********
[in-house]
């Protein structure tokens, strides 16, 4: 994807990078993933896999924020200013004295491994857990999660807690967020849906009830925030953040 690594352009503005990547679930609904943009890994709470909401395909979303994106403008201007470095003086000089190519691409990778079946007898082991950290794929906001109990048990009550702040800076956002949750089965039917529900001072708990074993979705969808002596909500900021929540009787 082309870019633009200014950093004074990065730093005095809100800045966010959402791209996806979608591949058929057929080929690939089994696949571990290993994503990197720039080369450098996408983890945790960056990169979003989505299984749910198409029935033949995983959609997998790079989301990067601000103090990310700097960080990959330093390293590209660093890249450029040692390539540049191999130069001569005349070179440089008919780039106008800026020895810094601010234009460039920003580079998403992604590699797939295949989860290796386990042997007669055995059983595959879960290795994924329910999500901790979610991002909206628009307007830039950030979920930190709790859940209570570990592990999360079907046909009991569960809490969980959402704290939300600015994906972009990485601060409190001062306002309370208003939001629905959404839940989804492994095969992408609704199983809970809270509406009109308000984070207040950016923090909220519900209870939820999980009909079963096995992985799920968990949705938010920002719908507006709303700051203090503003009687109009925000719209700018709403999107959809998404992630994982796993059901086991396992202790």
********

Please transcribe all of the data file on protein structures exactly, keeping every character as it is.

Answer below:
[in-house]
């Protein structure tokens, strides 16, 4: 994807990078993933896999924020200013004295491994857990999660807690967020849906009830925030953040 690594352009503005990547679930609904943009890994709470909401395909979303994106403008201007470095003086000089190519691409990778079946007898082991950290794929906001109990048990009550702040800076956002949750089965039917529900001072708990074993979705969808002596909500900021929540009787 082309870019633009200014950093004074990065730093005095809100800045966010959402791209996806979608591949058929057929080929690939089994696949571990290993994503990197720039080369450098996408983890945790960056990169979003989505299984749910198409029935033949995983959609997998790079989301990067601000103090990310700097960080990959330093390293590209660093890249450029040692390539540049191999130069001569005349070179440089008919780039106008800026020895810094601010234009460039920003580079998403992604590699797939295949989860290796386990042997007669055995059983595959879960290795994924329910999500901790979610991002909206628009307007830039950030979920930190709790859940209570570990592990999360079907046909009991569960809490969980959402704290939300600015994906972009990485601060409190001062306002309370208003939001629905959404839940989804492994095969992408609704199983809970809270509406009109308000984070207040950016923090909220519900209870939820999980009909079963096995992985799920968990949705938010920002719908507006709303700051203090503003009687109009925000719209700018709403999107959809998404992630994982796993059901086991396992202790």